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What Went Wrong With The Iowa Caucus Results App?


What went wrong with an app in Iowa? The state Democratic Party expected to use that app to report results of the Iowa caucuses. And America woke yesterday to learn it hadn't worked. NPR tech correspondent Shannon Bond joins us to discuss who made that app and how it all went so wrong. Good morning.

SHANNON BOND, BYLINE: Good morning, Steve.

INSKEEP: What was this app supposed to do as people met across Iowa in gymnasiums and other places and cast their votes?

BOND: Right. So all of the caucus leaders, the precinct leaders at these sites across the state, had the option - they could use this app to enter the number of votes that each candidate was getting in the different rounds. The app was helping to do the math about whether the candidates were viable to move on to the next round and then figure out how many delegates they should get and then report that information up to the state party. It wasn't being used to cast any ballots by voters.


BOND: And the Iowa Democratic Party, you know, they told our colleague, Miles Parks, just last month that the idea - this was going to make it easier and it was also going to mean the public would learn the results of the caucuses more quickly. But, of course, as we saw on Monday, that's not what happened.

INSKEEP: Yeah. I gather there were some precinct captains who just didn't trust this thing and tried to use a phone system that was overwhelmed, and then the people who did use it, it didn't quite work.

BOND: That's right. I mean, they had the option of calling in on the phone and it - which didn't seem to be adequately staffed. But also they just weren't - not everyone was able to download it. There were just a lot of problems accessing the app.

INSKEEP: A lot of problems accessing the app. So who was responsible for this app, for making it?

BOND: It was made by a company called Shadow Inc. that not many people probably have heard of before this week.

INSKEEP: If you want to have a little-known company, by the way, Shadow Inc. is a good name to go with.

BOND: Exactly, exactly. It was started by veterans of Hillary Clinton's 2016 campaign. We do know that. And it was funded by a group called ACRONYM, which is this nonprofit started recently by Democrats. They're trying to take on President Trump online. David Plouffe, Barack Obama's 2008 campaign manager, is on the board. Now, they didn't respond to interview requests and ACRONYM has put out a statement distancing itself from Shadow. But the idea is Shadow is supposed to build these digital political tools - apps for volunteering or voter mobilization. It reportedly built software for the Buttigieg campaign. And the Iowa Democratic Party paid Shadow about $63,000 for its work. Nevada's Democratic Party also paid Shadow for an app similar, but now officials there say they're going to use a different app from a different company.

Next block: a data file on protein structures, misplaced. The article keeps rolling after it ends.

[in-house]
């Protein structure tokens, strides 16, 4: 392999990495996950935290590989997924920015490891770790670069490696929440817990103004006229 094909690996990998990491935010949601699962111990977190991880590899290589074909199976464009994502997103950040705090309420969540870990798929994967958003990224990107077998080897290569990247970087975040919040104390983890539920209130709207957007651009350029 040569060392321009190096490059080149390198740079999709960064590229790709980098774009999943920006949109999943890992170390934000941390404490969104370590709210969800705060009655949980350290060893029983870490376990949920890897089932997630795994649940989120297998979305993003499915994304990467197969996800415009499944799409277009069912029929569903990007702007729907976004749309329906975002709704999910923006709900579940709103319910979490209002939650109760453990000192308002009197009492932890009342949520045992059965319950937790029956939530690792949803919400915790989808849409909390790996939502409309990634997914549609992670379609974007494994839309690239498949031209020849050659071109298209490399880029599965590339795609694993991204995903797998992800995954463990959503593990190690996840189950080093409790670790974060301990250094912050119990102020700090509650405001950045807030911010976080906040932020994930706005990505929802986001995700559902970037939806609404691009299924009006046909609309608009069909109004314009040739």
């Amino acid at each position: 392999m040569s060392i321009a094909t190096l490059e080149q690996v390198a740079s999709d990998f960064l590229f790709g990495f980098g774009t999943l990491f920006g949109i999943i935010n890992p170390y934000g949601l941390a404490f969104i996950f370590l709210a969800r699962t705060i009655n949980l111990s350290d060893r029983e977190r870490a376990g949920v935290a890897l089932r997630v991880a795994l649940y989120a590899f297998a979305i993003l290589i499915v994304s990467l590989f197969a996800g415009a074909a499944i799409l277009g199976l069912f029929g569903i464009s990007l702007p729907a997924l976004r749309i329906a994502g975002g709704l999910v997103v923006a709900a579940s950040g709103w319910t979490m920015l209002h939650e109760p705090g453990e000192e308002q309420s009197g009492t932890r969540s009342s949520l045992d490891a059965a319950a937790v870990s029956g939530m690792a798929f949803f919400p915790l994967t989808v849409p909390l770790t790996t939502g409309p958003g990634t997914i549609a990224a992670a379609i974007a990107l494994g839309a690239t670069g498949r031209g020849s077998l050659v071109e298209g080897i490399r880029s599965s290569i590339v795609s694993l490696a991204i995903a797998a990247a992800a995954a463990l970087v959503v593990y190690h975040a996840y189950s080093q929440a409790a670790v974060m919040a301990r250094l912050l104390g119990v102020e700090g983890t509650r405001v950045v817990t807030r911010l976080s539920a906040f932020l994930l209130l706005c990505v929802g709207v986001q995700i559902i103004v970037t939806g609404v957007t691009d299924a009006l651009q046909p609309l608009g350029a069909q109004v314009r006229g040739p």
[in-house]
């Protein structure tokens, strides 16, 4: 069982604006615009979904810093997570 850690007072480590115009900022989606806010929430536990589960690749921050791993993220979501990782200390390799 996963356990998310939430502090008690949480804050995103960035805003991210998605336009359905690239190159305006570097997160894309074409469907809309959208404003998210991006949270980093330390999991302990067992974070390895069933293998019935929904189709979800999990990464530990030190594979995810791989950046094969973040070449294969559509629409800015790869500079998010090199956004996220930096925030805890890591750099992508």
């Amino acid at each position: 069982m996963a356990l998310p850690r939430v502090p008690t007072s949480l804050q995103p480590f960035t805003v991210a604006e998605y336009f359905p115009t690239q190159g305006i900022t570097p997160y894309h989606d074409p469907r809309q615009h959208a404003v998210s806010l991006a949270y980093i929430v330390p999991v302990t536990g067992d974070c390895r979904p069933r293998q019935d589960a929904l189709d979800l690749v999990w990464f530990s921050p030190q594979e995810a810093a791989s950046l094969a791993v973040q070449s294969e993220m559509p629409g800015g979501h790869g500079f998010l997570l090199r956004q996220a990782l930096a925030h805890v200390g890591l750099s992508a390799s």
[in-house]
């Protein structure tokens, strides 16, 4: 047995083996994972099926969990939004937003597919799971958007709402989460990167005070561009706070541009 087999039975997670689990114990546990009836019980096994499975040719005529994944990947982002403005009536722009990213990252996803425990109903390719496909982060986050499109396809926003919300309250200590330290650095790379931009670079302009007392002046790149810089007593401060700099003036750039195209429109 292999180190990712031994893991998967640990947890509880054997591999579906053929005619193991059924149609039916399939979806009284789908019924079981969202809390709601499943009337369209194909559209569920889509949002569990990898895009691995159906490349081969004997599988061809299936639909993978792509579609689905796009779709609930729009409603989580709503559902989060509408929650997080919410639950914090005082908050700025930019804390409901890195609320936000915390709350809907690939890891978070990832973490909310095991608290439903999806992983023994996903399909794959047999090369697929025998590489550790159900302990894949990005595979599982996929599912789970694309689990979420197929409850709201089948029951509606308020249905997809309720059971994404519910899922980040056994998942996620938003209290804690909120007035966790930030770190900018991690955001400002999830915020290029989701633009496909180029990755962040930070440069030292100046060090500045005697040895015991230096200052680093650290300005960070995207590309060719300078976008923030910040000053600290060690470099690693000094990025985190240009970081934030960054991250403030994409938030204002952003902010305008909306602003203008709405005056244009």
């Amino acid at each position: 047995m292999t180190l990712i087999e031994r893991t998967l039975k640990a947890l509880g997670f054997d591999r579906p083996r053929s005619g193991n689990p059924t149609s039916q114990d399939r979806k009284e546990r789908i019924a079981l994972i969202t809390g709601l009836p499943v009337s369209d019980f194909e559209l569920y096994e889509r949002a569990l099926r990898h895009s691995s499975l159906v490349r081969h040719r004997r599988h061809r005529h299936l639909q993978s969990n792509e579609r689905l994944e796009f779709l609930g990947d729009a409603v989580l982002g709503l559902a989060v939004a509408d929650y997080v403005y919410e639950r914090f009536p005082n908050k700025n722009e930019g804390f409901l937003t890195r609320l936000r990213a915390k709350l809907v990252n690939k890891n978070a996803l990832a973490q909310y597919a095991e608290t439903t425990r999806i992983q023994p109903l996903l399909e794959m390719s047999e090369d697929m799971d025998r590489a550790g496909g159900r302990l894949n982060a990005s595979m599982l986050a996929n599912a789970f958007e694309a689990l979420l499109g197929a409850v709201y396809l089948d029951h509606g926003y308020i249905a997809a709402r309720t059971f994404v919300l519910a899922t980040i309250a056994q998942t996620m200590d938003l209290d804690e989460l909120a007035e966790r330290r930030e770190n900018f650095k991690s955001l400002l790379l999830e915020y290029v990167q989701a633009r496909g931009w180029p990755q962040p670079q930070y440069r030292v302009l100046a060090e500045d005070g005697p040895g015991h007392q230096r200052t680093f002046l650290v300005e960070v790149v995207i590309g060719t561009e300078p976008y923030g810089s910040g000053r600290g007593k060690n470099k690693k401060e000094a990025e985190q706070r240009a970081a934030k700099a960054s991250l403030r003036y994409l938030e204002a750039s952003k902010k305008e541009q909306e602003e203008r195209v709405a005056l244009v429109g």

INSKEEP: OK. So they're going to go a different way. They don't want to have a repetition of what happened in Iowa. Is it entirely clear, like, what actually went wrong within the app itself?

BOND: Well, the party says there was a coding error, but they haven't given much detail on that. It looks like the app - the people who were able to use the app, only some of those results were getting reported to this party officials. And Shadow apologized on Tuesday for technical problems. It says the issue wasn't with collecting the data. It was transmitting that data to the party.

INSKEEP: This triggered so many concerns and even conspiracy theories about the results being tampered with or contaminated in some way. Should people be worried after an incident like this?

BOND: Well, in this case, you know, this app wasn't hacked as far as we can tell. It really does seem maybe it was a combination of technical errors, user errors and then, you know, the backup system just not working. But this is a reminder that technology introduces unpredictable risks. And cybersecurity experts have warned for a long time that apps don't belong in elections. There are too many risks like hacking. You know, what we know is this is a bad scenario in Iowa. This wasn't the worst case. There was a paper trail. No votes were affected. But, you know, this was a failure.

INSKEEP: Shannon, thanks so much for the update.

BOND: Thank you.

INSKEEP: That's NPR Shannon Bond. Transcript provided by NPR, Copyright NPR.

Shannon Bond is a business correspondent at NPR, covering technology and how Silicon Valley's biggest companies are transforming how we live, work and communicate.
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